19-year-old Amutha was from the sort of lower middle class Madras family that only spoke of the past. Of the 7,000 square foot village house that was slowly, but steadily gambled away by uncles who spared no bad habit – alcohol, cards, races, and that thing every self-respecting man of some means must have, a china veedu, a small house—which was just another name for a second wife taken by a man who was not only still married to his first wife but also living with her full time. Some china veedus had children. Some didn’t. They were sometimes also called a second account.

After watching a series of “women empowerment movies” in which the heroine invariably ended up alone, because that’s what happened to strong women, Amutha had already started to think of herself as a tragic, head of the family type figure who would fall in love, only to be jilted; find a mature, older man, only to have her reformed former-alcoholic brother die on the day of her marriage; sleep with a man, only to have him say to her father, “She is like my sister” because, that’s just how life was for women like her. The times were like that. Women were going to police stations to complain about men asking for dowries and newspapers were gleefully reporting instances of office-going women slapping leery, lecherous men on buses.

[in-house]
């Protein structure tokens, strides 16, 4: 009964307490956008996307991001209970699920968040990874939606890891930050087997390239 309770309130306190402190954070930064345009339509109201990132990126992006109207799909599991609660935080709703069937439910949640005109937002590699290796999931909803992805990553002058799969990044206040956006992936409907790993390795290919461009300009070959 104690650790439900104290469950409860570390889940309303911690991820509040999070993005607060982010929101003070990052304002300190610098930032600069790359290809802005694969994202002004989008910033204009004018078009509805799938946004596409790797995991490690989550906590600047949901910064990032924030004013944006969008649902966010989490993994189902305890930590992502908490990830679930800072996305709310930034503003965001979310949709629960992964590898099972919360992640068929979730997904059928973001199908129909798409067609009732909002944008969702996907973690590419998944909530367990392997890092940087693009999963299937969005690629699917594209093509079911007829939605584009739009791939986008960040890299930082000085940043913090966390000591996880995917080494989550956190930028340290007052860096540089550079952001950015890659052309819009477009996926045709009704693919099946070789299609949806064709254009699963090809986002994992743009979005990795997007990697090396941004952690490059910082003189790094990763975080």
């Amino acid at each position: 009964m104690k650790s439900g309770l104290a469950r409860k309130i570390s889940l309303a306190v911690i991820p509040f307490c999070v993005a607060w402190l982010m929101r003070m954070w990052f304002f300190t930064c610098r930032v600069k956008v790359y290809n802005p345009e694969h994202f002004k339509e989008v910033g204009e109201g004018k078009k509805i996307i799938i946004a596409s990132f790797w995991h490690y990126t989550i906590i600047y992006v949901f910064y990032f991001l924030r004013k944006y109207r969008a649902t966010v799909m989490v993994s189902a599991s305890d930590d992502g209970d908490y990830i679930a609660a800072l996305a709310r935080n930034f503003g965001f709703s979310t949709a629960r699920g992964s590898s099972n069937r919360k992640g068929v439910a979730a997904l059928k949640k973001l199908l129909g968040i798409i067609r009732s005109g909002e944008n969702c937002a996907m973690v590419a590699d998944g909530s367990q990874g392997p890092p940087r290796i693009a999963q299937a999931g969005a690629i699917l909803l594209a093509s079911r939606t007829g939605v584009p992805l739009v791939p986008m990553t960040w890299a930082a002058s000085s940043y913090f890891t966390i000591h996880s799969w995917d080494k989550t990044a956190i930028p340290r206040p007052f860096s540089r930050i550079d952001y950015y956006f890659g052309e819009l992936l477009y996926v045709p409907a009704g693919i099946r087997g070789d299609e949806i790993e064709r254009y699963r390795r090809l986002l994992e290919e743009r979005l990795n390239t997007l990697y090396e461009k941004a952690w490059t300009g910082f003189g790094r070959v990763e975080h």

There were some problems along the way for Amutha though. For one, her mother, Kumudavalli, was busy sending out her horoscope to brokers who promised to find her a bank manager (at a nationalized bank of course) husband. There was also this other problem. There weren’t any destitute women in her house. Her mother was outgoing—not shy—and had a job in the state government. Her father, Ananthan, it seemed, had no plans of deserting the family for the life of an ascetic. And her brother, Sukumaran, was an engineer going to America, which was the pinnacle of achievement for a man of any age from Madras or from any part of India for that matter. Hers, unfortunately, was not a dysfunctional unit that she could somehow hold together like Balachander’s heroine.